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Majority of lonely young people would not ask for help, UK study suggests

By Alan Jones
Fewer than one in three young people would feel comfortable asking for help if they felt lonely, a new study suggests.

Research by the Co-op's charity indicated that most young people did not believe society treated loneliness as a serious issue.

Only one in four of 2,000 people aged 10 to 25 surveyed by the Co-op Foundation said they felt confident talking about their feelings.

The report was issued to mark the launch of a campaign to help beat the stigma of youth loneliness, which is being supported by a number of organisations.

The campaign encourages people to wear yellow coloured socks and post a picture online.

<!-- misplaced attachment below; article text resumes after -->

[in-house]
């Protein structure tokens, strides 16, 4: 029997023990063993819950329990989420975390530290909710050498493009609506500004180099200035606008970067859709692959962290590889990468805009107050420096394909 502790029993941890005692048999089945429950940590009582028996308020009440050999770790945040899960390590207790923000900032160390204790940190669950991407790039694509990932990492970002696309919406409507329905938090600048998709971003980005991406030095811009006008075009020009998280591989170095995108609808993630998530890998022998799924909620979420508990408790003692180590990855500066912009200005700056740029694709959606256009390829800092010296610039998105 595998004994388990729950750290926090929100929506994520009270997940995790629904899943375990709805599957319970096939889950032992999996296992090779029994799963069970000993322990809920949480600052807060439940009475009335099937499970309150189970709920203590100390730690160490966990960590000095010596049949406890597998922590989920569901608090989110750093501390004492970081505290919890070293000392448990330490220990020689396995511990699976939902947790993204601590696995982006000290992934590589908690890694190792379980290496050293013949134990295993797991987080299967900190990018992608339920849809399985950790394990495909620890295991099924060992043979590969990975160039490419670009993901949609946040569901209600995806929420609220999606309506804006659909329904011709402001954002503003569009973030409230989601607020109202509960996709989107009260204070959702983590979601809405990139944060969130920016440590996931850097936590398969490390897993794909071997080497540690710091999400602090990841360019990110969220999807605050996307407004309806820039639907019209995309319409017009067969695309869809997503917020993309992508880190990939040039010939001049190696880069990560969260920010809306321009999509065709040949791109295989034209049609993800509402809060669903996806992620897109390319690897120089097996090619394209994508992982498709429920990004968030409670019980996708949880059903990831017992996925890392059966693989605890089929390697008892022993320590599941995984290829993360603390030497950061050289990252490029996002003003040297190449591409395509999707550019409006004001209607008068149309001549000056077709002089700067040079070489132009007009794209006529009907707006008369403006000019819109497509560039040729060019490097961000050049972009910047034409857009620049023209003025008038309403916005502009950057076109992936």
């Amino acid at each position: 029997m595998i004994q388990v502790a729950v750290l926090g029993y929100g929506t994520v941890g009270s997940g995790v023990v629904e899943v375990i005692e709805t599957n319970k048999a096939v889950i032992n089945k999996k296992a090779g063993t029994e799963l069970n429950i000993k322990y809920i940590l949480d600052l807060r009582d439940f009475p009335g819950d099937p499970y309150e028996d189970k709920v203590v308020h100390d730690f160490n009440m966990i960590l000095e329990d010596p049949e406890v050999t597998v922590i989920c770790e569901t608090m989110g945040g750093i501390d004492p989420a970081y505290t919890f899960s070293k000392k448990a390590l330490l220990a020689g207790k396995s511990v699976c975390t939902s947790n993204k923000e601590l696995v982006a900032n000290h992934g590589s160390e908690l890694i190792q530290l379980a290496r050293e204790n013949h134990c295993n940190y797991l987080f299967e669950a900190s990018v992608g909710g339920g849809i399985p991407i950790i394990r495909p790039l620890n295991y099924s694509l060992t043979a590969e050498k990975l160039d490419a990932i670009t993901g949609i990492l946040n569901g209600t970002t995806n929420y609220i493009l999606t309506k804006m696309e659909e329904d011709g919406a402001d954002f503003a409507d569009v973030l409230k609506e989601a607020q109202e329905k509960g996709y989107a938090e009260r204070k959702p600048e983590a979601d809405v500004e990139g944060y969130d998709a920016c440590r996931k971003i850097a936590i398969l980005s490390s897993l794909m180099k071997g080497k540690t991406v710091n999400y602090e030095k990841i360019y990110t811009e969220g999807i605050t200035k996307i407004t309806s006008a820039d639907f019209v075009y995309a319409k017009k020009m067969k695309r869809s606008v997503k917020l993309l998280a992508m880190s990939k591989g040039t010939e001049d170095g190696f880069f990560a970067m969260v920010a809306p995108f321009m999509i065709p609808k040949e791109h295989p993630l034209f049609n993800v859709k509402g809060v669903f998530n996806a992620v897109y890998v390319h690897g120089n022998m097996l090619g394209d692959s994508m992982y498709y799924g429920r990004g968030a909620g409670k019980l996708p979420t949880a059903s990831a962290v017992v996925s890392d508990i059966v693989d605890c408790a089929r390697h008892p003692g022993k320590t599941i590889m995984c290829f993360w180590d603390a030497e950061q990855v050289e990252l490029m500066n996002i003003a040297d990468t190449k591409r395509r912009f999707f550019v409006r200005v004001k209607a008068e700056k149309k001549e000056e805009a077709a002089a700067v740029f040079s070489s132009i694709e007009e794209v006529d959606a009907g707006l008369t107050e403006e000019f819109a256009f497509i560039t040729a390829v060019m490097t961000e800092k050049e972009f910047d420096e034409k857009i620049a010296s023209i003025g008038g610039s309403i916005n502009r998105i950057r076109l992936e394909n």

Jim Cooke, head of the Co-op Foundation, said: "Loneliness is a feeling we can all relate to, but few of us realise that young people are affected more than any other age group.

"The 'we are lonely but not alone' campaign has been created by young people to tackle the stigma of youth loneliness and help us all show we care."

Nicky Morgan, Secretary of State for Digital, Culture, Media and Sport, said: "Loneliness is a huge challenge and sadly a reality for too many young people. The Co-op's innovative campaign is a fantastic way to raise awareness and help them realise they are not alone in feeling lonely.

"Through our loneliness strategy we are working to tackle the stigma of loneliness and create more opportunities for people to meet and make friends.

"I hope this campaign will encourage more people to spot the signs of loneliness, speak up and build more meaningful connections with each other."

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